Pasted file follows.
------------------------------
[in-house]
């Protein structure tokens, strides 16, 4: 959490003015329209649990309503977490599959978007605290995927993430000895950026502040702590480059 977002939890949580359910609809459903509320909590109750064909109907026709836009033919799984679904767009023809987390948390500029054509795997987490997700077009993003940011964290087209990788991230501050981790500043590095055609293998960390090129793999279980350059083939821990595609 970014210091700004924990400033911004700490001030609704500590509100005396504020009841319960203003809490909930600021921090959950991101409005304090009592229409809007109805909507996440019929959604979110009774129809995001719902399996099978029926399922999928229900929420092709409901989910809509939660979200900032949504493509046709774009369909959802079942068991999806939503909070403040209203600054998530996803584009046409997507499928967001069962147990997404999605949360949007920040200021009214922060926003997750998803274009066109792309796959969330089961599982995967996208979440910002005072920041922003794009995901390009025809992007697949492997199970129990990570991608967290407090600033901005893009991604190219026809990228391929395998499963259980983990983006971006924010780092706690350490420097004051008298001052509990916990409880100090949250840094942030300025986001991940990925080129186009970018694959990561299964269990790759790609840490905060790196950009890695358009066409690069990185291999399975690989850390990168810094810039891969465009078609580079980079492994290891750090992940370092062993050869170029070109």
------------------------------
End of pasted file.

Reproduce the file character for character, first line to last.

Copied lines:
[in-house]
């Protein structure tokens, strides 16, 4: 959490003015329209649990309503977490599959978007605290995927993430000895950026502040702590480059 977002939890949580359910609809459903509320909590109750064909109907026709836009033919799984679904767009023809987390948390500029054509795997987490997700077009993003940011964290087209990788991230501050981790500043590095055609293998960390090129793999279980350059083939821990595609 970014210091700004924990400033911004700490001030609704500590509100005396504020009841319960203003809490909930600021921090959950991101409005304090009592229409809007109805909507996440019929959604979110009774129809995001719902399996099978029926399922999928229900929420092709409901989910809509939660979200900032949504493509046709774009369909959802079942068991999806939503909070403040209203600054998530996803584009046409997507499928967001069962147990997404999605949360949007920040200021009214922060926003997750998803274009066109792309796959969330089961599982995967996208979440910002005072920041922003794009995901390009025809992007697949492997199970129990990570991608967290407090600033901005893009991604190219026809990228391929395998499963259980983990983006971006924010780092706690350490420097004051008298001052509990916990409880100090949250840094942030300025986001991940990925080129186009970018694959990561299964269990790759790609840490905060790196950009890695358009066409690069990185291999399975690989850390990168810094810039891969465009078609580079980079492994290891750090992940370092062993050869170029070109």